Bad men, rotten clouds and ambiguous shades of evil


TRUST me: Robyn Penn’s portrait of one of the most wanted men in the world, scientific spin-doctor, David Koch. Photograph courtesy David Krut Projects.

YOU MIGHT NOT be able to recognise that your boss is a psychopath. Until, of course, her behaviour gives her away. Evil or madness in a human being in real life is not easily recognisable. People don’t run around bullying and destroying other people’s lives with a great big gargoyle on their heads, so that you can steer clear of them.

Representing evil in art is complicated. Should it be ugly? Should it be enticing and thus dangerously beautiful? Either position, if taken to an extreme endangers the value of the representation: anything too exaggerated slips off into the realm of crudity or simplicity that is undermining. In her current exhibition that engages with the cancer of doublespeak and spin-doctoring in the eye of a cripplingly polluted world, Robyn Penn achieves a level of balance which will disconcert you down to your very toes.

Released as a documentary film in 2014, Merchants of Doubt, directed by Robert Kenner, is based on the text by historical scientists Naomi Oreskes and Erik Conway of 2010, that exposes how politically conservative scientists in the United States weighed in to debates surrounding environmental issues such as acid rain, the danger of smoking, the hole in the ozone layer, deliberately confusing a layman’s understanding of the environmental status quo for financial and political gain. Without cluttering up her narrative with the specifics of the controversy, Penn presents a body of work that considers polluted clouds and these men with their sinister agendas.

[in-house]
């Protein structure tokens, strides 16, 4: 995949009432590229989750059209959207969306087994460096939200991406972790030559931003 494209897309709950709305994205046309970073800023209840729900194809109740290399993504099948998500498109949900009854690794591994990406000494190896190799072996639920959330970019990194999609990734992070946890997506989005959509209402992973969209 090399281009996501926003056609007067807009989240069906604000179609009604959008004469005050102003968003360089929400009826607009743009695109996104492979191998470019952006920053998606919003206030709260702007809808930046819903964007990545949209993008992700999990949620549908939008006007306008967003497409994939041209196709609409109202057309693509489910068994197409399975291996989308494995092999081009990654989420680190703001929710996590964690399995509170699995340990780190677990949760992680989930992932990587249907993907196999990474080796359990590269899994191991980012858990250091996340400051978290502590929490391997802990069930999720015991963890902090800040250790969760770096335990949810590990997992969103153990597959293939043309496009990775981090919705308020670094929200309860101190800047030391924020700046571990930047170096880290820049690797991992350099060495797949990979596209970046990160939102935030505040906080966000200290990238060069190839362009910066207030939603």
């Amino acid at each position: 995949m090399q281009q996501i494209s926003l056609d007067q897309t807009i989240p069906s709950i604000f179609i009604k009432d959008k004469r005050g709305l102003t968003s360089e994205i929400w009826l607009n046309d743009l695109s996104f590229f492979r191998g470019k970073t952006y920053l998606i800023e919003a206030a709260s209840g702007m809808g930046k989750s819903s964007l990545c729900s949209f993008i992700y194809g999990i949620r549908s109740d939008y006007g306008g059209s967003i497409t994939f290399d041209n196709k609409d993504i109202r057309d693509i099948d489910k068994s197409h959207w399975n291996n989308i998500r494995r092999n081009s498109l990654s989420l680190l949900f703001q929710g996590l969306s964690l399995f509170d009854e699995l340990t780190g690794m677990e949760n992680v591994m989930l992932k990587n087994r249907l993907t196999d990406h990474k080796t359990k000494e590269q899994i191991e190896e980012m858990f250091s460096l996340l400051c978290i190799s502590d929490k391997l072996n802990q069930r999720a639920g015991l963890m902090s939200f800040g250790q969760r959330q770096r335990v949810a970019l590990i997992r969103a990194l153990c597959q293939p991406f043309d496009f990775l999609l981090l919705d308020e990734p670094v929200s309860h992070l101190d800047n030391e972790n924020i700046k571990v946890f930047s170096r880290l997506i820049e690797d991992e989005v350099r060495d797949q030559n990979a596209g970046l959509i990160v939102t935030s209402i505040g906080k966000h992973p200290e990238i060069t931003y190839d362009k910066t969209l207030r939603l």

Her portraits of Frederick Seitz, William Nierenberg, Robert Jastrow, Charles and David Koch, Fred Singer and Milton Friedman are the most magnetic aspect of this tightly woven and compelling exhibition, and once you’re sucked in by them, you get seduced by the cloudscapes and their subtleties.

But these are no ordinary portraits. Premised on highly conservative and traditional photographs of these men, her works, primarily in black and white paint, take the faces of white scientific clout and corrupt them physically. Here’s a crooked eye. There are a pair of raw red ears. This man’s face is smeared down one side as though a painterly stroke was tearing at the fabric of its symmetry. This bloke’s piercing blue eyes puncture a loose and flabby face lending it a sinister tone that is nightmarish.

There’s something of German Expressionist Max Beckmann’s self portraits in the heavy line work, the wise and developed understanding of the planes and textures of these faces, the use of tones and tints with a bold hand and a bracing directness, but it shows an aspect of Penn’s repertoire that her followers and fans have not seen for a long time.

Penn’s cloud paintings fit more recognisably into her contemporary oeuvre but these cloudscapes, against a dark ground are heavily impregnated with strong colour. They’re heavy with rage rather than rain, and filtered with the kind of pollution you see on Johannesburg’s skyline at twilight. Is it beautiful? Or rotten with filth? The same issues of good and bad are threaded together and presented with directness and ambiguity to make you think.

Further, in this exhibition we see Penn playing with a diversity of approaches to intaglio – some interesting if imperfect forays into mezzotint, and some of her beautifully descriptive line work in delicately coloured sugarlift, aquatint and hardground, featuring the curious abstraction that drawing a cloud is all about, as well as a jewel-like, but suspiciously scary sense of colour. While you gaze into the heart of these green and red and orange lines with their calligraphic energy, you cannot help but wonder if they depict poisonous gases and the imminent collapsing of the air that we breathe, that we thought we understood.

Central to the exhibition is a sculptural work which retranslates the idea of a cloud into a bronze-cast tumour with cauliflower texture and a weightiness that you can feel in your lungs as you look upon it.

Cloud of Unknowing is a smart and sophisticated exhibition that lacks smug slickness or earnest didactic content – the work is beautifully rendered but has the humility and spirit of discursiveness to leave you both aesthetically pleased and morally troubled at the same time.

  • Cloud of Unknowing, by Robyn Penn is at David Krut Projects in Parkwood, Johannesburg, until August 6. 011 447 0627 or

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